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Part of an article on Building a Multilingual Web Service Using the ACS, by John Lowry (

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Most web sites are in only one language, usually English. But there are quite a few sites that have translated their content into multiple languages. For example, Adobe provides some articles in five languages including Japanese and Swedish. However, there is no dynamically-generated content that we can see on these pages. Dynamic content is critical for a successful web service -- we wrote a book that explains why. With pages that are generated by a script that runs for each request, you can allow users to submit their own content, serve personalized content and display data obtained from remote servers. A well-designed dynamic web site allows users to get the data they need and accomplish tasks in a quick and efficient way.

At this time (July 2000), there are very few examples of large-scale web sites that display multilingual content from dynamically-generated pages. One exception is Yahoo, which displays financial data in around 15 languages including German and Spanish. When we last checked, the multilingual support for dynamic content does not stretch much beyond displaying details of the currently logged-in user. For example, you cannot view your stock portfolio in more than one language. If as proficient a web site developer as Yahoo is not able to provide seamless support for multiple languages, it is clearly a considerable challenge.

What are the technical and organizational hurdles that have to be overcome?

  • Data complexity

    The data model of a multilingual web site will be substantially more complex. All language-dependent columns in each table need to be translated. We need to build tools for translating new data before it gets made available on the web site. It takes longer and costs more to develop and test such a site. Reliability and consistency will likely be lower.

  • User interface

    It is considerably more expensive to design a user interface with pixel-level positioning. The text in different languages will display differently depending on word lengths and character sets. A rule of thumb is that text length can vary by 30 per cent, but in extreme cases it can be 100 per cent.

    A multilingual site must create new versions of any graphics that contain language dependencies. The writers must avoid ambiguity, colloquialisms and use good grammar. Each language has its own syntax and grammar. This can lead to problems with run-time concatenation of text strings in the message catalog in which the final result doesn't make any sense.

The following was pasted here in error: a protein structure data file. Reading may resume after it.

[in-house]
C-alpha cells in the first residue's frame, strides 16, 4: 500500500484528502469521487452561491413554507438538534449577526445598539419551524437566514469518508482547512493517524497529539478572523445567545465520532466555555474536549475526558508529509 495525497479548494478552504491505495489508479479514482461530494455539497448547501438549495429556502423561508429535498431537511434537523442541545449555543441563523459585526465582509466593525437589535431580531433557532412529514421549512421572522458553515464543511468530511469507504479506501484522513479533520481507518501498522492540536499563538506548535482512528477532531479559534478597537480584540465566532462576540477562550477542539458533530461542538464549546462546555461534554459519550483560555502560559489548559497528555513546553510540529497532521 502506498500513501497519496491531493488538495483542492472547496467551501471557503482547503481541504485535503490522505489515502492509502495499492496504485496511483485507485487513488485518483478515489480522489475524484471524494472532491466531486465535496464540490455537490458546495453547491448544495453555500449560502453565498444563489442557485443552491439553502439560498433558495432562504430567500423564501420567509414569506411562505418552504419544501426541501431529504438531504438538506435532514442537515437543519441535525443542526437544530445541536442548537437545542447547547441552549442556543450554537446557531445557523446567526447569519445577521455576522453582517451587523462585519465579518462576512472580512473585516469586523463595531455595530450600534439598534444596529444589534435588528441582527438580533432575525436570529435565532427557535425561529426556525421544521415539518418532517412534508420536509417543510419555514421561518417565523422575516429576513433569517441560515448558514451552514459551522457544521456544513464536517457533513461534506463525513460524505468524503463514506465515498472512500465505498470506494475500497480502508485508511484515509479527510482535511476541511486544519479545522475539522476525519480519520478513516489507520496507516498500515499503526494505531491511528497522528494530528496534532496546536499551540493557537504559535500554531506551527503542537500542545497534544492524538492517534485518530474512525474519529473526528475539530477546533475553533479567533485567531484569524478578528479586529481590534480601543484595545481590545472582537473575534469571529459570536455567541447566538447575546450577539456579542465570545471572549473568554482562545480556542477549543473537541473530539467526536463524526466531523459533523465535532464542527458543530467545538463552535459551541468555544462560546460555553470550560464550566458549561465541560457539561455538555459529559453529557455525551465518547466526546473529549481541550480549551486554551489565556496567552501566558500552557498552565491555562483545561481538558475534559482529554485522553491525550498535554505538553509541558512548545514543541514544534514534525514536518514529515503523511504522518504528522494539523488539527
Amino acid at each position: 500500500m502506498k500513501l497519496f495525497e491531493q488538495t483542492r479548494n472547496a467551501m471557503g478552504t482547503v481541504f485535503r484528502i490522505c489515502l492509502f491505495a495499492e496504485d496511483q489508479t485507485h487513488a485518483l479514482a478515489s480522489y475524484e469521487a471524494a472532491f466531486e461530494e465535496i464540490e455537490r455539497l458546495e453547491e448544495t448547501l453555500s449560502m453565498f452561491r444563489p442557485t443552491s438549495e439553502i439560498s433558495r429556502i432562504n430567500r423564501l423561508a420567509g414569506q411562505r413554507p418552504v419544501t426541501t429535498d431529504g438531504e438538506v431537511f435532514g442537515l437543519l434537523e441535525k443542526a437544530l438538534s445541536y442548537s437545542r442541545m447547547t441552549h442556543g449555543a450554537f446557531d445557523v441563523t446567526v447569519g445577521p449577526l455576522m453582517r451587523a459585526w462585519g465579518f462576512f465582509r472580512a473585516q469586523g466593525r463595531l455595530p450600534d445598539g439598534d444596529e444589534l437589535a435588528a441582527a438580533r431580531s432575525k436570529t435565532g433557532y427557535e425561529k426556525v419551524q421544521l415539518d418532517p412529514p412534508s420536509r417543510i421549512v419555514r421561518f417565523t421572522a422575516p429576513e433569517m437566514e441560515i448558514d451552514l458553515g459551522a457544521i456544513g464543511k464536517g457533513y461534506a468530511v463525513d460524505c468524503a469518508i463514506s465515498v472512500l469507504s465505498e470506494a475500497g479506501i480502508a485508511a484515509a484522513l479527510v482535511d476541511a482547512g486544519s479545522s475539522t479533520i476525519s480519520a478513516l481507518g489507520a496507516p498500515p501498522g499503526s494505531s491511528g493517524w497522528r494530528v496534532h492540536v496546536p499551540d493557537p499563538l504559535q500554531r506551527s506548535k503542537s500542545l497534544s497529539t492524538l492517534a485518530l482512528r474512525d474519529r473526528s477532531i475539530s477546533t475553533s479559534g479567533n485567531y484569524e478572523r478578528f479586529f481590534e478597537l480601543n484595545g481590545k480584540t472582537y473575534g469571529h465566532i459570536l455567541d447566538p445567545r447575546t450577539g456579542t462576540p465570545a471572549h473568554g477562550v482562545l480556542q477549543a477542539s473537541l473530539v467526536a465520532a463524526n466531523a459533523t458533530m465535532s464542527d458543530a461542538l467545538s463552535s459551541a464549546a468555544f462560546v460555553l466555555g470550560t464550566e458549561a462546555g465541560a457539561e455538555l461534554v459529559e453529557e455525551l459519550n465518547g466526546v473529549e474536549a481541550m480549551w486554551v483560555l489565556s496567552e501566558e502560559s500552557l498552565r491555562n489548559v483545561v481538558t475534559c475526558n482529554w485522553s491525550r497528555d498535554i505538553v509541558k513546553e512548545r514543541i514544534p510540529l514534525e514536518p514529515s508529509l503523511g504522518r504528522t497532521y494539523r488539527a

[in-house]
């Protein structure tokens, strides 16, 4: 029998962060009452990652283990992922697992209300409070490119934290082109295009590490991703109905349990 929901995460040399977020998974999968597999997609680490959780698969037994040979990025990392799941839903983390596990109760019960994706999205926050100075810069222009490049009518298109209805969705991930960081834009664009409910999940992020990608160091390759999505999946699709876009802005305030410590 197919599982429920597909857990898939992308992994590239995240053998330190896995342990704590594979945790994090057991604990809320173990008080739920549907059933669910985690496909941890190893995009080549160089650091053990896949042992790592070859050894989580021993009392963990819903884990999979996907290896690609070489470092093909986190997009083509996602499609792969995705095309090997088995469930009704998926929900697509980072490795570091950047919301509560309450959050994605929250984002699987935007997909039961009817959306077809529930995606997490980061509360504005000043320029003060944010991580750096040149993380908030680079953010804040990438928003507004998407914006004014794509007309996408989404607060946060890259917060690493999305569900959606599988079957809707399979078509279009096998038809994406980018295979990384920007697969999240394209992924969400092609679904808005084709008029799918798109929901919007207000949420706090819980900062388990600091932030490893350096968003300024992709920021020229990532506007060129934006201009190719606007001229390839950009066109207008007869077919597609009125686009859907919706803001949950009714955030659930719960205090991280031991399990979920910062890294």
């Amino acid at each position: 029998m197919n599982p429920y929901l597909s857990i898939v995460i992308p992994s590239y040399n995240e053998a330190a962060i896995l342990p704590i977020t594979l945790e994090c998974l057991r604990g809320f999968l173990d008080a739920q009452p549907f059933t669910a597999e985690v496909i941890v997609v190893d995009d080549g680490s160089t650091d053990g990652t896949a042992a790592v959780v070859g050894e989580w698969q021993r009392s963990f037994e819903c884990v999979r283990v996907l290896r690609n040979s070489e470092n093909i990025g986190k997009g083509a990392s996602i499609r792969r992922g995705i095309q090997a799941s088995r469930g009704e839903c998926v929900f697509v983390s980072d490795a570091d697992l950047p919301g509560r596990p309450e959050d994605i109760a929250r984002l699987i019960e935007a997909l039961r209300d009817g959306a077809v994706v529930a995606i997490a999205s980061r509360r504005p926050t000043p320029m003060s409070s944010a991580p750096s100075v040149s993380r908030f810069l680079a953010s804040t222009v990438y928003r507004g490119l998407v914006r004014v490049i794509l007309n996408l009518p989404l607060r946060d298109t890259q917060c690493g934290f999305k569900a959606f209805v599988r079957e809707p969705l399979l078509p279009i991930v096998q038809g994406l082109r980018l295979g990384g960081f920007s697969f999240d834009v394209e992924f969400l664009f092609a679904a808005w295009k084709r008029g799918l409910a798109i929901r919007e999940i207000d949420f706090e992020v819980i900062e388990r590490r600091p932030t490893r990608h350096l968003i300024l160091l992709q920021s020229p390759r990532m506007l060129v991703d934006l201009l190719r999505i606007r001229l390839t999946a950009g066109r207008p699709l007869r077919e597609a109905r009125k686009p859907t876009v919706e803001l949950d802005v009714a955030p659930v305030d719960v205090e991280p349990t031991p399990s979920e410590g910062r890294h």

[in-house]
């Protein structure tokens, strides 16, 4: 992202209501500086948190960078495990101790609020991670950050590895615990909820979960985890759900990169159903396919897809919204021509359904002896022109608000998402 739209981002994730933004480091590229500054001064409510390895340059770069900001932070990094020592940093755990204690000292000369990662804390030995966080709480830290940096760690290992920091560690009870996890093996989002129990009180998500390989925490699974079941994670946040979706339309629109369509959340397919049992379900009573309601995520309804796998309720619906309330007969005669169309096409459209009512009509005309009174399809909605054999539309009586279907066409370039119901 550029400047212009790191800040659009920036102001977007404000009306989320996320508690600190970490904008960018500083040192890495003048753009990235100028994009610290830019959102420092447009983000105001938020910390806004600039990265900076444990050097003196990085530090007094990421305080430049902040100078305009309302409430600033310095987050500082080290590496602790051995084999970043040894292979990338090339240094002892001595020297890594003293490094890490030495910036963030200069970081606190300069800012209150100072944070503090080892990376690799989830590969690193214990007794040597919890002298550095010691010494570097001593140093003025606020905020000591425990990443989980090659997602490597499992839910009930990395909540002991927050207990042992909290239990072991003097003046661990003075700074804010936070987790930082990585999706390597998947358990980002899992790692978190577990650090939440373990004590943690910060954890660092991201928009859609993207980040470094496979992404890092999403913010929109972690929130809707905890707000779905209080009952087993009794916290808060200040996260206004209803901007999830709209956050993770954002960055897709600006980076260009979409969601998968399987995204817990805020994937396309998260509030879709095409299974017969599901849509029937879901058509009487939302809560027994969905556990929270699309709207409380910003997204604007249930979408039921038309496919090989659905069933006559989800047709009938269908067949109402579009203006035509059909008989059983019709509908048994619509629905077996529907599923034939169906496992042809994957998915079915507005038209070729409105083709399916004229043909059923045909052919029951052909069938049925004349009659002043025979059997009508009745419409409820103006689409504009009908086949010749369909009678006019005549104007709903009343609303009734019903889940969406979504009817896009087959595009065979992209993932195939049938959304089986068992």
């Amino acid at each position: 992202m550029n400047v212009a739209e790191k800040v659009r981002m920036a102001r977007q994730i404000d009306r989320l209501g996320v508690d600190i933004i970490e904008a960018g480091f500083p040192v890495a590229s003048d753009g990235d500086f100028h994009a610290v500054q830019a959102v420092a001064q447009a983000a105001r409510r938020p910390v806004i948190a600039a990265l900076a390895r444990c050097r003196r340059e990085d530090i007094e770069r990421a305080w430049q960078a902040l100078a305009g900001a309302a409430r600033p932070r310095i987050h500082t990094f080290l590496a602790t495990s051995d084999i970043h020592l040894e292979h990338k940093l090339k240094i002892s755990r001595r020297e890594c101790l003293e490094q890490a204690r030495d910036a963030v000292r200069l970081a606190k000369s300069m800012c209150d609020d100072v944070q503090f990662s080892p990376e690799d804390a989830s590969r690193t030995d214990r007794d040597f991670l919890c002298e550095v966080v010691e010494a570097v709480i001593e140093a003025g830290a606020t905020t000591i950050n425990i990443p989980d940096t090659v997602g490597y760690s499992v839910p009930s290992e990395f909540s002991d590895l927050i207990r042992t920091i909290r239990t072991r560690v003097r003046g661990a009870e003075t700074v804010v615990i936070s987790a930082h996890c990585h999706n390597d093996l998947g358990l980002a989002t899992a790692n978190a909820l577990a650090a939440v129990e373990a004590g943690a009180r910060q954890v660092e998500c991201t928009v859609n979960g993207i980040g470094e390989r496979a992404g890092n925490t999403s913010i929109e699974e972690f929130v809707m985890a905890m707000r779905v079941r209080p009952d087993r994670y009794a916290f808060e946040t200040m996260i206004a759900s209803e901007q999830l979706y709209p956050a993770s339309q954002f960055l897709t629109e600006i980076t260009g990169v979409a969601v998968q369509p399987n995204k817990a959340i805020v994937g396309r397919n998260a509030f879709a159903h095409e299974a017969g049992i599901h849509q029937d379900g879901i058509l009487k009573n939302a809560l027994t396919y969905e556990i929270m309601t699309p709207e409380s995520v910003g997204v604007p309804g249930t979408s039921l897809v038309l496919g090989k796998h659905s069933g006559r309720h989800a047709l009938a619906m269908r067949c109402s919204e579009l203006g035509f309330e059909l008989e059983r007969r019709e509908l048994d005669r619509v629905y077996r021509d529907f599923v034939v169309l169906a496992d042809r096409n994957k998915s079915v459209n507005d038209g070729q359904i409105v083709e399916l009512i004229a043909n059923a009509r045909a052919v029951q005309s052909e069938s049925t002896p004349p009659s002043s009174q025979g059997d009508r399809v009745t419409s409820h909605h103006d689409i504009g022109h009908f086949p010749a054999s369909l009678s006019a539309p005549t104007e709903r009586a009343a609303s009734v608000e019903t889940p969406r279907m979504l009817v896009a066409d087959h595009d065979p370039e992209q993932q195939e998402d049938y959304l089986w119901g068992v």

• Performance

    An additional set of processing steps needs to be carried out before the web page is sent to the client. Strings need to be looked up in a message catalog which carries the overhead of a function call and hash table lookup at a minimum. Additionally, retrieving language-dependent columns from the database usually requires a join that would not otherwise have been necessary. The need to cache partially-translated pages further increases complexity.

  • Availability of staff

    The complex needs of a multilingual web site require vastly more staff. Any significant changes made by a programmer will need to be tested by someone fluent in each language that is used on the site. Bug reports may come in a different language to that spoken by the programmers and require translation. There are few programmers with experience on internationalization projects from which to recruit.

  • Retrofitting a site with multilingual features

    It can be as hard to retrofit a web site to make it work in multiple language as to build a new site from scratch. There will be numerous hard-coded elements that need to be tracked down and localized. Many common programming constructs, such as string comparisons, can lead to bugs in a multilingual site. Strings that can be reused in multiple contexts in one language, will not work in the same way in another language.

All of this adds considerably to the cost of developing a multilingual web site, particularly in cases where a lot of structured data needs to be translated. In many cases, the initial set up costs of a multilingual site could easily approach that of two separate sites in different languages, though it is likely that there would be large savings in maintenance costs from having a single site.

More information

Jakob Nielsen's Alertbox on International Usability
The Internationalization of Linux